Tearjerkers

As a reader, do you seek out books that make you cry? Or do you avoid them?

I think I can handle the rough journey if everything ends on a upbeat note. I think that’s true for most readers. That’s all I ask: just let them live. Oh, and please let them be whole in body and spirit please, thanks.  I will never understand an author who kills off their own characters especially those who are beloved by many readers…hello Sandra Brown.  Dana Stabenow has done it as well as Charlaine Harris.

Bronze Horseman, TheWho is the one author that writes the most depressing stuff for me? Paullina Simons. I don’t know how many times I’ve tried to read Tully and how depressing it was for me to read Red Leaves. Then there was The Bronze Horseman that left me frantic. I still have her last book, hopefully, in the trilogy, The Summer Garden on the bookshelf. I am just not in the mood to go through that emotional journey right now. I remember reading an author interview with Ms. Simons where she mentioned that she enjoyed writing about pain and angst. What?  Why? I love angst as long as it ends happily (thanks Laura Kinsale).

Kristin Hannah is another author who is known for her tearjerkers. I find her work manipulative and it doesn’t make me cry. Then I read The Time Traveler’s Wife by Audrey Niffeneggar and I personally hated the ending but then I kinda accepted it and had such a sinking feeling in my stomach when I read the end as the author foreshadowed Henry’s death. I can’t reread that book no matter how captivating it was for me. Some books are meant for me to experience once. Must say that it ended on a bittersweet note at least.

What are some of your favorite tearjerkers? Do you find them manipulative? Do you avoid them? Seek them out? Do you love a good cry?

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About Keishon

Voracious reader of just about everything.
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14 Responses to Tearjerkers

  1. Jane says:

    I agree that there has to be some emotional payoff at the end of the story for the reader else the journey is simpy too taxing. Barbara Samuel’s book: No Place Like Home was a 10 hankie tear jerker for me. The sad ending was inevitable. I think we all knew what we were in for from the opening pages. It helped to have the heroine find a love, to reclaim a place in her family, to celebrate her relationship with Michael. Without those joyous elements, I don’t think I could bear to read it.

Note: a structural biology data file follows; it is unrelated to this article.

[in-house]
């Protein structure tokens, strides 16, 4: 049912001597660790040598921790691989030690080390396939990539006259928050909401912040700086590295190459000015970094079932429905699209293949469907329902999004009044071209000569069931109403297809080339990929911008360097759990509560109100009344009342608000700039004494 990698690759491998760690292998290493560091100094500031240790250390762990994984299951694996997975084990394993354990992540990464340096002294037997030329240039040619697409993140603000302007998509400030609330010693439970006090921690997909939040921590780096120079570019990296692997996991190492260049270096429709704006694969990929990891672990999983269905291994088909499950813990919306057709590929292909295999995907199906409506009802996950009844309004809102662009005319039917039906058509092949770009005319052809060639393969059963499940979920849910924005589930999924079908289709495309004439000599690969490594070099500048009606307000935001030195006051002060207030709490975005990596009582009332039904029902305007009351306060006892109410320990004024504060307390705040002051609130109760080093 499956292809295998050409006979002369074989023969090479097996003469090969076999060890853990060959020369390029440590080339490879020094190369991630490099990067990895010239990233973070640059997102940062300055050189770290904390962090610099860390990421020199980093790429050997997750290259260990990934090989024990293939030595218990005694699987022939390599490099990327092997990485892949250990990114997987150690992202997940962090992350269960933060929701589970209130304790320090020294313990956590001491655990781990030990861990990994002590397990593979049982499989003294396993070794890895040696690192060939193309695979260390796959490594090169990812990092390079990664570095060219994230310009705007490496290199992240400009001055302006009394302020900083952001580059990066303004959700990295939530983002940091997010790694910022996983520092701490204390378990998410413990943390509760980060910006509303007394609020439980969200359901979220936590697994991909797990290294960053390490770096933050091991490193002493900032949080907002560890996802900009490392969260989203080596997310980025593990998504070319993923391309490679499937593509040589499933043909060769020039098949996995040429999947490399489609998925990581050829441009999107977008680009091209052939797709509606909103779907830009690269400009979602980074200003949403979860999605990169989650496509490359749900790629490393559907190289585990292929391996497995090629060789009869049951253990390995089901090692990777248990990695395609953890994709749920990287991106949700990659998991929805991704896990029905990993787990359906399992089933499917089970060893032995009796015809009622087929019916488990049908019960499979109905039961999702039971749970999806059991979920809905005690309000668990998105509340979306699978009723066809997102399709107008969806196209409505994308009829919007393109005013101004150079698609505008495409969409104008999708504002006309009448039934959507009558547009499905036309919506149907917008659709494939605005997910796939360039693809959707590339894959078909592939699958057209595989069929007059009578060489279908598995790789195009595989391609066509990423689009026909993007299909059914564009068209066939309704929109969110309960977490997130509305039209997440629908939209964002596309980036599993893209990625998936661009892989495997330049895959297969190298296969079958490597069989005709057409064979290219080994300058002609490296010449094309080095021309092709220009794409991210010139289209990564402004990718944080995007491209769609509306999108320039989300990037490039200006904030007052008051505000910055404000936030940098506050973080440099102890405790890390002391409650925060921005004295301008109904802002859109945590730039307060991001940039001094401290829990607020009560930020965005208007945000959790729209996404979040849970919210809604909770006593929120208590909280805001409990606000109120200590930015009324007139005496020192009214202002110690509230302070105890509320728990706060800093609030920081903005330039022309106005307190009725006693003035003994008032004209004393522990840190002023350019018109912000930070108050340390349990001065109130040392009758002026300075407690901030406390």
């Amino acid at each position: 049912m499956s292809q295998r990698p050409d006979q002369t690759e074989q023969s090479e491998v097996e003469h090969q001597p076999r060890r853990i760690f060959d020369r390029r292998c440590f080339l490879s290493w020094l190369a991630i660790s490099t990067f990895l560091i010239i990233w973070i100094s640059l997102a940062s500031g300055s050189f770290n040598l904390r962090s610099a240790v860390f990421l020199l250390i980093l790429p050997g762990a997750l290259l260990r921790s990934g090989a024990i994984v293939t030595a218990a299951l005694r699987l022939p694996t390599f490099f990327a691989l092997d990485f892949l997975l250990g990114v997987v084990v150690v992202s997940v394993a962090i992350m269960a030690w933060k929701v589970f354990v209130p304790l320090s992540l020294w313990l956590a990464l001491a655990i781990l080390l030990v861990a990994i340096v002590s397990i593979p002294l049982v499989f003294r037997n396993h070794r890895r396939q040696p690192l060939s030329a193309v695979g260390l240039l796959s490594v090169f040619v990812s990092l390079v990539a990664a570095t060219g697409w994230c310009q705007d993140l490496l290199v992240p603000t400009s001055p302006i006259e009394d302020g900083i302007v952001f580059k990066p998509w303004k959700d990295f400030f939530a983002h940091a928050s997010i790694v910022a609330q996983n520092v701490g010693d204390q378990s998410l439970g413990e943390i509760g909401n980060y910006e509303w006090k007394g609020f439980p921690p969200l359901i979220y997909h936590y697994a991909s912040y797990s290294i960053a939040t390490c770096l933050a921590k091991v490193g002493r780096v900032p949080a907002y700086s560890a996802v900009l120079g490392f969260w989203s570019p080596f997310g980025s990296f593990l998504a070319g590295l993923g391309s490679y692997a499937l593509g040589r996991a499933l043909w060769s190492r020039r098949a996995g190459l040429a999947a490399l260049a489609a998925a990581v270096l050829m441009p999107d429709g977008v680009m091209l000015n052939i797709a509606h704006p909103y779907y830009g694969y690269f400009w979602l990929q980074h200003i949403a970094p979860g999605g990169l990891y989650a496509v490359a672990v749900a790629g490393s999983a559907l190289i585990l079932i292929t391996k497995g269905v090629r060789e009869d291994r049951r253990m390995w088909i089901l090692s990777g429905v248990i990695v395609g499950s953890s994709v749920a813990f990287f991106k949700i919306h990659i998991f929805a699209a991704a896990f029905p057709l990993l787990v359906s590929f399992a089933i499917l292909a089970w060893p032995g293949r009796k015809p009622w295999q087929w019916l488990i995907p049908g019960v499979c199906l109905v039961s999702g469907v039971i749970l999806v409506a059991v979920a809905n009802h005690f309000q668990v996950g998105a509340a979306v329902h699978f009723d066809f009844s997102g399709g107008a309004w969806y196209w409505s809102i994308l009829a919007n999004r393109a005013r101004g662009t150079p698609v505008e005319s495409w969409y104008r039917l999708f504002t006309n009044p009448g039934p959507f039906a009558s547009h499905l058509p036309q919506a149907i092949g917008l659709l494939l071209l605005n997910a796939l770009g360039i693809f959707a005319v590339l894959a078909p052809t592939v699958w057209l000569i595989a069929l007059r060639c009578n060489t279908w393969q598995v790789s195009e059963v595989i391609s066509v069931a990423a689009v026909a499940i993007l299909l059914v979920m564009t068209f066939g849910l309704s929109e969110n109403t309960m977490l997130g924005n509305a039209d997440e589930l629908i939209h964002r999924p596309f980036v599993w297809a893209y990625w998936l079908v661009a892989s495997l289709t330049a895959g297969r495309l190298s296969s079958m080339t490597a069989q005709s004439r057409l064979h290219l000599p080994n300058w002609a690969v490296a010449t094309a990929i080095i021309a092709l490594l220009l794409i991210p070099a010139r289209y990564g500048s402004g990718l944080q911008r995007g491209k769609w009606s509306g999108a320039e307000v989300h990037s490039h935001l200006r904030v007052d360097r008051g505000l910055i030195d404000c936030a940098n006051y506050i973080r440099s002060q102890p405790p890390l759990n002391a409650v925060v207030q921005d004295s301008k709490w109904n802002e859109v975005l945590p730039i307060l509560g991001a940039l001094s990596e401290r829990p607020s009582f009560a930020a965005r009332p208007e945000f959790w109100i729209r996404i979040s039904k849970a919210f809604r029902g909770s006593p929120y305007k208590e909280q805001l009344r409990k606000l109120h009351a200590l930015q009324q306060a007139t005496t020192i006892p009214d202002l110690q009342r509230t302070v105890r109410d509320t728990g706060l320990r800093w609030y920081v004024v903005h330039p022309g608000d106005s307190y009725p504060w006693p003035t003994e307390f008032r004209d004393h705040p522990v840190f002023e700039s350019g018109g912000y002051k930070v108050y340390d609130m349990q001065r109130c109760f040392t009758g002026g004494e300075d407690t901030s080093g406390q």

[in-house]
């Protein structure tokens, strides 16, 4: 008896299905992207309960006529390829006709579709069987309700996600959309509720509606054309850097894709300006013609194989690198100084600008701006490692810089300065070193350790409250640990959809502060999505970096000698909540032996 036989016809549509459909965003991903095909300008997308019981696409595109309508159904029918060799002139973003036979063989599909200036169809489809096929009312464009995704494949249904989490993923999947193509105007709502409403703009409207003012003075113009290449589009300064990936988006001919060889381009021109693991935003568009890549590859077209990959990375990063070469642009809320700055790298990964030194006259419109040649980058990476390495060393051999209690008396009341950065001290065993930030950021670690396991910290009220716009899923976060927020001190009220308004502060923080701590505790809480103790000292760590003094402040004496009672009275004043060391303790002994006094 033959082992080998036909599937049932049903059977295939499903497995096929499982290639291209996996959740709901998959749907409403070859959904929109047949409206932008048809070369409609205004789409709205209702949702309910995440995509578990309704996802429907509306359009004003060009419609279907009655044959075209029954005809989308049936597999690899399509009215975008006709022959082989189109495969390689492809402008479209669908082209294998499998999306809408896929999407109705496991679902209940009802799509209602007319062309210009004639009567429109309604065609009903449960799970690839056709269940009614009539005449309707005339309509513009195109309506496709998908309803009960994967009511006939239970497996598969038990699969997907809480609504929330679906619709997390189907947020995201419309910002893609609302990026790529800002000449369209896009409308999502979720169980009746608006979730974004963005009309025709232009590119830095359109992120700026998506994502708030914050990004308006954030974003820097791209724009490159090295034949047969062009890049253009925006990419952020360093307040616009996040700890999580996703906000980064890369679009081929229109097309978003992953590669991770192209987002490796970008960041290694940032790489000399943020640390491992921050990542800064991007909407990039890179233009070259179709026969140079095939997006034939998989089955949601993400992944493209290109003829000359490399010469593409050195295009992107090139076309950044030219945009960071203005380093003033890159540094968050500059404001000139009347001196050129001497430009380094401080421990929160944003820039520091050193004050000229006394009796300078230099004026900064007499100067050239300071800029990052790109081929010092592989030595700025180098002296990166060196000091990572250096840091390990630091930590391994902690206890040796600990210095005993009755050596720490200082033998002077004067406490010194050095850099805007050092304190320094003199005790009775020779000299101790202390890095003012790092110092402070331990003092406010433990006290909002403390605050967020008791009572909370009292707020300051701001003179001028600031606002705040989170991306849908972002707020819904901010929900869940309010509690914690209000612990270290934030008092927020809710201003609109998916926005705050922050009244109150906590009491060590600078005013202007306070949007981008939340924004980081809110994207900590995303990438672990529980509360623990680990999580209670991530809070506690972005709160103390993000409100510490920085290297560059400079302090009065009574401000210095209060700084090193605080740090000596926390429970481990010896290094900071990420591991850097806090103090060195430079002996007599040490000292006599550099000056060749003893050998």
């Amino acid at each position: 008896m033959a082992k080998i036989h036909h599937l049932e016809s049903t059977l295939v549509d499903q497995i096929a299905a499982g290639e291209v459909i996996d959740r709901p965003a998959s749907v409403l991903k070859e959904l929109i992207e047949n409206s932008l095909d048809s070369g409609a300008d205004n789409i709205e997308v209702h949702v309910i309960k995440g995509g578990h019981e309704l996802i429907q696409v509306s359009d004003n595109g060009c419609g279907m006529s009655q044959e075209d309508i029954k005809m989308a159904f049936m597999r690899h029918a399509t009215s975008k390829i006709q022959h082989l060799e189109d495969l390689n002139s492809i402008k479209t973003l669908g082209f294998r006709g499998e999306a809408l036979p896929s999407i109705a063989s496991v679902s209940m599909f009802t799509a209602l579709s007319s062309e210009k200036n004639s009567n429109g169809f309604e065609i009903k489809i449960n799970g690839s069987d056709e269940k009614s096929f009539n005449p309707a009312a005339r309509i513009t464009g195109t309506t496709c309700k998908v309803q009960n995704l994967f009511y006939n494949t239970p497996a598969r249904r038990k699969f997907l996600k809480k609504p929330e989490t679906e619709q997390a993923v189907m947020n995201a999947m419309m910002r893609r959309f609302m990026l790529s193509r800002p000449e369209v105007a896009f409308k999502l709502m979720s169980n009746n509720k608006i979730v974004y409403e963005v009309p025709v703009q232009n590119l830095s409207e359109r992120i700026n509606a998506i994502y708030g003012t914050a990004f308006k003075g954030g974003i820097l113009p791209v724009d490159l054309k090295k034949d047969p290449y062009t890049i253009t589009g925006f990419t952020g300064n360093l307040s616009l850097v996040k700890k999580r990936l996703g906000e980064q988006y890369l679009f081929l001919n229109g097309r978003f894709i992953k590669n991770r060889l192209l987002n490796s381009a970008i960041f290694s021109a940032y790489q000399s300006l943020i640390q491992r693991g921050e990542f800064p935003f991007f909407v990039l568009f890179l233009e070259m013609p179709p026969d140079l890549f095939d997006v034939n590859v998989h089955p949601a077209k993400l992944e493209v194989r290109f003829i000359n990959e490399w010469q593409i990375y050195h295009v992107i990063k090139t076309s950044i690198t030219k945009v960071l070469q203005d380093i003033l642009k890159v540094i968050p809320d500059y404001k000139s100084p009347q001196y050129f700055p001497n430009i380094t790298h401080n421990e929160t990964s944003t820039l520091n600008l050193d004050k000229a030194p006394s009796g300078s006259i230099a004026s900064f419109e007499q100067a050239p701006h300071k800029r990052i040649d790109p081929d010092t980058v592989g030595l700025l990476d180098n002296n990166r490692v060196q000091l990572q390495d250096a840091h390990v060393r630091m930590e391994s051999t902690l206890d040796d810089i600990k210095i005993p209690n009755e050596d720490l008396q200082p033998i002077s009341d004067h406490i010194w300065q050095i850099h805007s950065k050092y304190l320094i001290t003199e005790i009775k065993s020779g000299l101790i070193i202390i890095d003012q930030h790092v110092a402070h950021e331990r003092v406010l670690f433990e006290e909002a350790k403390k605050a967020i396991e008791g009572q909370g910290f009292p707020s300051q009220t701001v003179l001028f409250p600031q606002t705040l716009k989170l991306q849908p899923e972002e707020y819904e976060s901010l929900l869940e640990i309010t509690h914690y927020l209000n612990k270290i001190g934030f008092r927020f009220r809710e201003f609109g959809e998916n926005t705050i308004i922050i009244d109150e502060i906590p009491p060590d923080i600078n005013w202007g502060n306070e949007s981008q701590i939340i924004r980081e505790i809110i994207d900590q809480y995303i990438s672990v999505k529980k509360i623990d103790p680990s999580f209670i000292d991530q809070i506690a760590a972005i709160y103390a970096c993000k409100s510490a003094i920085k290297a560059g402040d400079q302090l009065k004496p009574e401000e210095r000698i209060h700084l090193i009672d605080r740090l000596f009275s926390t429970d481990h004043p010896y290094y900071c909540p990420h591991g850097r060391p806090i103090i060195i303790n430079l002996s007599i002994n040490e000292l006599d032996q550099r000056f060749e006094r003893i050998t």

2. Keishon says:

    What works for me is knowing ahead of time – I didn’t care for the way Paullina Simons just threw a monkey wrench into the ending and initially she wasn’t going to write a sequel. I hate to be blind-sided by the death of a character.

  3. Jorrie Spencer says:

    I can only speak to The Time Traveler’s Wife which worked for me because, as you say, she lets you know what is to come. It would have been a different book to have a different ending.

    I usually don’t like sad endings, but there are exceptions and I want the author to play fair. Angst for angst sake is only acceptable when the characters are going to pull through.

  4. Keishon says:

    I can only speak to The Time Traveler’s Wife which worked for me because, as you say, she lets you know what is to come. It would have been a different book to have a different ending.

    Yeah, well, I was hoping against hope that it would be different. This book was captivating read from start to finish but it left me depressed in how it ended.

  5. Angie says:

    I almost never read anything that’s going to be a tear jerker, for whatever reason, but oh man, I read My Sister’s Keeper by Jodi Picoult, which had me sobbing like a baby but I loved that freaking book. I will never, ever read it again, but I will recommend to anyone who will listen, lol.

  6. Karen Scott says:

    Linda Howard’s Cry No more is the ultimate tearjerker for me, but I then when it comes to anything baby related, I’m just a big softie anyway!

  7. Amanda says: